Explosions > Peace In This Week's Clone Wars

This week on George Lucas Wants You To Learn That Fighting Is Awesome, war comes to Space Brigadoon, and Raccoon Ewoks discover that pacifism is for losers. Socially responsible television the way you like it!

There's some weird sense of humor at play in titling this episode "Defenders of Peace," considering the moral of the episode seemed to be "Being a pacifist will get you killed." Even the bright blue words of wisdom that start each episode had a particularly machismo quality to them, this week: "When surrounded by war, one must eventually choose a side." Oh, really?

The plot of the episode was pretty much exactly what you'd expect if you've seen Return Of The Jedi: Bad guys (Count Dooku's Separatists) invade planet of peaceful non-combatants (the Raccoon-like Lurmen, who seem to have switched from Irish last week to Scottish this week. Although, admittedly, the same Scotland that James Doohan came from) with big weapon of doom. Good guys (the Jedi and clone troopers) fight back. Peaceful non-combatants eventually fight back - including tying the legs of the bad guys and then knocking them over; Jedi homage or unlikely coincidence? - and the day is won. For a series that normally shines when showing fighting, the battle was disappointing, rushed and repetitive, with even the Lurmen's last-minute change of heart downplayed so much as to seem negligible.

Explosions > Peace In This Week's Clone Wars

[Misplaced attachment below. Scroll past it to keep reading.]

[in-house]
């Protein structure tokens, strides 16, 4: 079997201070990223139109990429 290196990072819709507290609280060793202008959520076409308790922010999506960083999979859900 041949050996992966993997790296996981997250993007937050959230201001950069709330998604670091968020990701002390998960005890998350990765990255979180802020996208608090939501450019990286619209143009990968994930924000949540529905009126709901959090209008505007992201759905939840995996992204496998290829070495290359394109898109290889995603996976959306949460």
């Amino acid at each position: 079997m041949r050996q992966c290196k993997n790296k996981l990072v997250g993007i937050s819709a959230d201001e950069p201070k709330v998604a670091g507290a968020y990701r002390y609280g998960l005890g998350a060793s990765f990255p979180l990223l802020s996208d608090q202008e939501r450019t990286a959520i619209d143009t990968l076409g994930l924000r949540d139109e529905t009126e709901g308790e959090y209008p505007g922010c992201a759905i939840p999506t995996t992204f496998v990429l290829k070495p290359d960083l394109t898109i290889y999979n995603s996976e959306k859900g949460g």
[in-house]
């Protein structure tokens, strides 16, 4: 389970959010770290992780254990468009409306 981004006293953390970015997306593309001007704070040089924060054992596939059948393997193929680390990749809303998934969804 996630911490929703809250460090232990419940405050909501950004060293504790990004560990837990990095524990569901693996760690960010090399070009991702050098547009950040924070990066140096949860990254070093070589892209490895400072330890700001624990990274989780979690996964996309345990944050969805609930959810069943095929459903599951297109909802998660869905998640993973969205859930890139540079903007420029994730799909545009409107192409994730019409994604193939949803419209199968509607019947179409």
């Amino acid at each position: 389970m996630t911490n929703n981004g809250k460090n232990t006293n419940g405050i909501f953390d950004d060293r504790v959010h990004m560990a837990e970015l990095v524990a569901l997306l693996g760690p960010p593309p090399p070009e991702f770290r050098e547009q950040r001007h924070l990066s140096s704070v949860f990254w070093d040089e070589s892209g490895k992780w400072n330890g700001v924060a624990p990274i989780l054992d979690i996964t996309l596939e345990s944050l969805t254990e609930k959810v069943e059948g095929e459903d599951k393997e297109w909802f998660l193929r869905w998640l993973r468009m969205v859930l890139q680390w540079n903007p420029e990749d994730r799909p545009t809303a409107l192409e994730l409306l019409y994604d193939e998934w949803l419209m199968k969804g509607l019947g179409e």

The disappointment of what should've been the heart of the episode sunk whatever potential the episode had (Although I still have serious doubts about whether the episode had that much potential at all, considering its moral; there were moments where the script seemed to have been mixed up with a military recruitment film, with the peaceful Lurmen being described as cowards and without pride for not fighting, and no opposing view given at all. The show's closing "Yes, we have joined the fight... but at what cost?" was, if anything, a patronizing nod in the direction of the flipside, considering we'll never see the cost, and by the way, here's a trailer for next week's show with more awesome-looking fighting). What was left was an episode with voice acting that distracted too much (George Takei's lead villain Lok Durd was especially comedic, although perhaps not intentionally so), and a story that continually moved between the depressingly familiar and familiarly depressing. Definitely not one of the better episodes.